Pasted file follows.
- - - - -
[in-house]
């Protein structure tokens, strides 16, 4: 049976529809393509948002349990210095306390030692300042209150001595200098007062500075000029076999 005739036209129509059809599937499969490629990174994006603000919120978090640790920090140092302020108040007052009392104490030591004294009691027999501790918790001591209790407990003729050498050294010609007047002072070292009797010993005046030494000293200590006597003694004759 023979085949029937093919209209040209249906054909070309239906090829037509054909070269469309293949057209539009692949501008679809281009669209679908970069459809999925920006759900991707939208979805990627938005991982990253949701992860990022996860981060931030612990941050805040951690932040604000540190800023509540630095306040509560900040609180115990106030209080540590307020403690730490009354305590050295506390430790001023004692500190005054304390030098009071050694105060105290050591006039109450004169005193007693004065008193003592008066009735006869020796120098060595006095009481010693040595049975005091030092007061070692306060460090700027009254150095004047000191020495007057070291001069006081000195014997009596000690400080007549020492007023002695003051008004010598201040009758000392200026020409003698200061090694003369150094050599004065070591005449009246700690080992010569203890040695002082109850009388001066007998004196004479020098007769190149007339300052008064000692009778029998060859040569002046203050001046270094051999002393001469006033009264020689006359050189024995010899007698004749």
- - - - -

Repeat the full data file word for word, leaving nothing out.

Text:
[in-house]
């Protein structure tokens, strides 16, 4: 049976529809393509948002349990210095306390030692300042209150001595200098007062500075000029076999 005739036209129509059809599937499969490629990174994006603000919120978090640790920090140092302020108040007052009392104490030591004294009691027999501790918790001591209790407990003729050498050294010609007047002072070292009797010993005046030494000293200590006597003694004759 023979085949029937093919209209040209249906054909070309239906090829037509054909070269469309293949057209539009692949501008679809281009669209679908970069459809999925920006759900991707939208979805990627938005991982990253949701992860990022996860981060931030612990941050805040951690932040604000540190800023509540630095306040509560900040609180115990106030209080540590307020403690730490009354305590050295506390430790001023004692500190005054304390030098009071050694105060105290050591006039109450004169005193007693004065008193003592008066009735006869020796120098060595006095009481010693040595049975005091030092007061070692306060460090700027009254150095004047000191020495007057070291001069006081000195014997009596000690400080007549020492007023002695003051008004010598201040009758000392200026020409003698200061090694003369150094050599004065070591005449009246700690080992010569203890040695002082109850009388001066007998004196004479020098007769190149007339300052008064000692009778029998060859040569002046203050001046270094051999002393001469006033009264020689006359050189024995010899007698004749």